[Source: Mimi Sheridan report] This building is located on a mid-block lot facing generally east toward Ballard Avenue NW.  It is flanked by a similar one-story building on the north and a driveway on the south. What appears to be a single one-story building is actually two buildings.  The original brick masonry building is sixty feet deep, with fifty feet of frontage on Ballard Avenue, for a total of 3,000 square feet.  The façade has three bays with large display windows with metal sash.  Above these are transom windows with narrow vertical lights.  Flanking the bays are pilasters that extend several inches above the straight parapet.  The bulkhead below the windows is clad with black ceramic tile; the tile is also used at the base of each pilaster.  The entry is in the center bay, with a pair of new glazed doors of unpainted wood.

The brick on the main (east) façade is painted a cream color, with black accents. Above the transoms is a row of soldier bricks, painted black.  At regular intervals above each bay are two decorative tiles with a sailing ship pattern.  The same ornamentation, with black-painted bricks and decorative tiles, is used on the pilasters. Photos show that some kind of accent tile was used originally, but these appear to be new tiles. The south elevation is clad with stucco.  The wall has been opened up with new fixed windows with wood sash and a glazed door providing access to a new concrete patio on what was previously a vacant lot.  The patio is sheltered by a shed roof of obscure glass, supported by steel I-beams, and is bordered by wood planter boxes and decorative metal grillwork. A metal railing is visible on part of the roof, where there is a roof-top vegetable garden.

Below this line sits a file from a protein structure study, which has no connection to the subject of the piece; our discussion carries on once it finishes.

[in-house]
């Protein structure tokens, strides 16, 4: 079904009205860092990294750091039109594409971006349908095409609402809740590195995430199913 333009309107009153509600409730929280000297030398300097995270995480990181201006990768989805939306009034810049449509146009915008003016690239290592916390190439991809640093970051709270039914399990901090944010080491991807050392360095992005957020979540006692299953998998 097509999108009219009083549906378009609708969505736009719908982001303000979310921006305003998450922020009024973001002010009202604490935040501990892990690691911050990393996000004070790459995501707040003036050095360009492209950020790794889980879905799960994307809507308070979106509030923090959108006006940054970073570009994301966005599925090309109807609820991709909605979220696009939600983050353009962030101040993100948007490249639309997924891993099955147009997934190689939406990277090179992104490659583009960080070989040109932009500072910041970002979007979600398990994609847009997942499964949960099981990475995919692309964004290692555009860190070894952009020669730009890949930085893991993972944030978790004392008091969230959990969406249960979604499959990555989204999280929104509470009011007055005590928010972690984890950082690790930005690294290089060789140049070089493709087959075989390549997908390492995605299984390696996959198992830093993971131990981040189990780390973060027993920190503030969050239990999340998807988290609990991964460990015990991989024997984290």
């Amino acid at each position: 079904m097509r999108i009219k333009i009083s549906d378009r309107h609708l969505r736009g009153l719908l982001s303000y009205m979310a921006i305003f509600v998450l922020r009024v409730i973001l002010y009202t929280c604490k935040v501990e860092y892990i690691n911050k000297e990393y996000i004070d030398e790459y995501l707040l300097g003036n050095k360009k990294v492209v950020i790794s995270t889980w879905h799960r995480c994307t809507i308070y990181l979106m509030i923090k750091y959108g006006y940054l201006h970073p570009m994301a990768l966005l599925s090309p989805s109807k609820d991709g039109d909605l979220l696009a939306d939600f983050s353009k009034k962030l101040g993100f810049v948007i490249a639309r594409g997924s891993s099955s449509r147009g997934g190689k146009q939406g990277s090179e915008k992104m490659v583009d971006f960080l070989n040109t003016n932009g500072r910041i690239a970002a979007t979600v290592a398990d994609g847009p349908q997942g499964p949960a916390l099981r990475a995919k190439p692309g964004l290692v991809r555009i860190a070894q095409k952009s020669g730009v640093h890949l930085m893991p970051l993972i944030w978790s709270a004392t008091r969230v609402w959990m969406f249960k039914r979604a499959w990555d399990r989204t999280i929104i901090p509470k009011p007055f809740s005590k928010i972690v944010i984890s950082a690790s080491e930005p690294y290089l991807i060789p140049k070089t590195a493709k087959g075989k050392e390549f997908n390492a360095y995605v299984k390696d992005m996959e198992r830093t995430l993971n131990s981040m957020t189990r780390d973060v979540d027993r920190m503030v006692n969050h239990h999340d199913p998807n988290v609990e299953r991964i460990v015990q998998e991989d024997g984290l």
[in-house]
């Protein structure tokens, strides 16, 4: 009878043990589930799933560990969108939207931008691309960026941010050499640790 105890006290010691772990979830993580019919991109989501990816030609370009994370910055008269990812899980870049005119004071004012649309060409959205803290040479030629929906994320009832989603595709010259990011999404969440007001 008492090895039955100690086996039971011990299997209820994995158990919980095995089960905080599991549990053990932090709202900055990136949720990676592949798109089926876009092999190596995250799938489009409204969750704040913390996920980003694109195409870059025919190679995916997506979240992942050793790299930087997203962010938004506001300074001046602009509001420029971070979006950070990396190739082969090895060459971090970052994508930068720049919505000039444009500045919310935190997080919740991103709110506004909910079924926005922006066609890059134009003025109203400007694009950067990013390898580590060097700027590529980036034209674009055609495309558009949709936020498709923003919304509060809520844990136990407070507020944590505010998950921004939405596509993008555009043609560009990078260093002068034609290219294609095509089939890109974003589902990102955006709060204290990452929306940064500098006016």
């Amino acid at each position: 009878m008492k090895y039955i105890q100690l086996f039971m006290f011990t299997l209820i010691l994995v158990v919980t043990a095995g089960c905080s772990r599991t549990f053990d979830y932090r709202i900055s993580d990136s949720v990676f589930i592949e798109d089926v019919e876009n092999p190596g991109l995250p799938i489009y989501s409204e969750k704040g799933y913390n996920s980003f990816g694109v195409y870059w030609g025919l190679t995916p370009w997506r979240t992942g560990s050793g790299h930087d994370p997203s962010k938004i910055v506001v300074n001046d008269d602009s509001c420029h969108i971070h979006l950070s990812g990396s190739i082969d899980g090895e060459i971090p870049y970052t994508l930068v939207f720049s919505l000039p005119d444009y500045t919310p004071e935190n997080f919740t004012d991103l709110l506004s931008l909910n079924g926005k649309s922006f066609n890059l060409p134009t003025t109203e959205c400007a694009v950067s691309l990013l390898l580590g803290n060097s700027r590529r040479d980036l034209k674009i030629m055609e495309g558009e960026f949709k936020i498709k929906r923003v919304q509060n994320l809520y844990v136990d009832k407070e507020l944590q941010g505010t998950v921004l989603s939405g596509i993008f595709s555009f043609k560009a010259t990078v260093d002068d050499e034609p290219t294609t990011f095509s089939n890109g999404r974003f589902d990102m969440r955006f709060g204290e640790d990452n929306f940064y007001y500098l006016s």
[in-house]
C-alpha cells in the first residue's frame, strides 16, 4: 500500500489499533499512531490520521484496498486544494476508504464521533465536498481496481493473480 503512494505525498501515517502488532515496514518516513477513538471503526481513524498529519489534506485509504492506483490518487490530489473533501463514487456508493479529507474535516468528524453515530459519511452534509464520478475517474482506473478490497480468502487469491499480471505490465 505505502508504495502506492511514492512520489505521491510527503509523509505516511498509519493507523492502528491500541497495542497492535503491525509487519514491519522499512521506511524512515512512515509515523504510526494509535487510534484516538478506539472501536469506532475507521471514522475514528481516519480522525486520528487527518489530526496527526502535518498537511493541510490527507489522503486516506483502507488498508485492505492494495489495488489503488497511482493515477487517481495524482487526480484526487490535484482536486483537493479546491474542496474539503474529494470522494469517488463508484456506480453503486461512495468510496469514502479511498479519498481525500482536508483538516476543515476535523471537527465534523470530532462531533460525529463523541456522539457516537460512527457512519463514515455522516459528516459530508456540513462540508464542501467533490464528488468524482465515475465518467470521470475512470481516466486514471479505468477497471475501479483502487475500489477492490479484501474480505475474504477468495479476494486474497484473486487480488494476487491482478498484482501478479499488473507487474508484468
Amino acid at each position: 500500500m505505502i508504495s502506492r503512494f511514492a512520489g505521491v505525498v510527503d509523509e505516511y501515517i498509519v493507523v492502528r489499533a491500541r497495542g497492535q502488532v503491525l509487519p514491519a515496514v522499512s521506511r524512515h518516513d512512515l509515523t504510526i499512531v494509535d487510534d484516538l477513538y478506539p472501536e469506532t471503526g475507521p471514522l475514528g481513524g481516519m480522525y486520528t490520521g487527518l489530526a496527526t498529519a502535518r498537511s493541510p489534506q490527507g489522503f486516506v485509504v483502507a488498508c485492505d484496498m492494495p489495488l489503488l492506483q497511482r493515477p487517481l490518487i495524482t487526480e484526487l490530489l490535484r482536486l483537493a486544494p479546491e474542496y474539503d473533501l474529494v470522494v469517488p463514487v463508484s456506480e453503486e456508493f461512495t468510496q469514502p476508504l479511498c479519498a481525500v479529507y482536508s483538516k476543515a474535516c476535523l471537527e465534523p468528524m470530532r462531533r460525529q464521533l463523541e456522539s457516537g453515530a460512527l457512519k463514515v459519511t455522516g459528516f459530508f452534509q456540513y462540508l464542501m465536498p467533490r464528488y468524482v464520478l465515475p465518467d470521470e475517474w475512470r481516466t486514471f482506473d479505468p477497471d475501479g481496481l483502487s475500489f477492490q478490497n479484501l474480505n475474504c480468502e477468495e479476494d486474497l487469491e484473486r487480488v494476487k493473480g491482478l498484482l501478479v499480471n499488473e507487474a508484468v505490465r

A second building, adjoining the principal building at the rear, measures 32 by 47 feet, and extends to the rear property line.  It was originally an unfinished storage shed that has been rebuilt.  It is clad with newer vertical board siding, with a pair of very tall multi-light doors at the southwest corner and two newer windows with wood sash. The rear elevation has the same cladding.  A newer concrete block foundation is visible at the rear. The interior of the subject building has been completely remodeled into a restaurant.

Detail for 5305 BALLARD AVE / Parcel ID 276770-2535 / Inv # 0

Status: Yes - Inventory
Classication: Building District Status: NR, LR
Cladding(s): Brick Foundation(s): Concrete - Poured
Roof Type(s): Flat with Parapet Roof Material(s): Unknown
Building Type: Commercial/Trade - Business Plan: Rectangular
Structural System: Brick No. of Stories: one
Unit Theme(s):
Changes to Plan: Intact
Changes to Original Cladding: Slight
Storefront: Slight
Major Bibliographic References

Photo collection for 5305 BALLARD AVE / Parcel ID 276770-2535 / Inv # 0

Photo taken Oct 06, 2015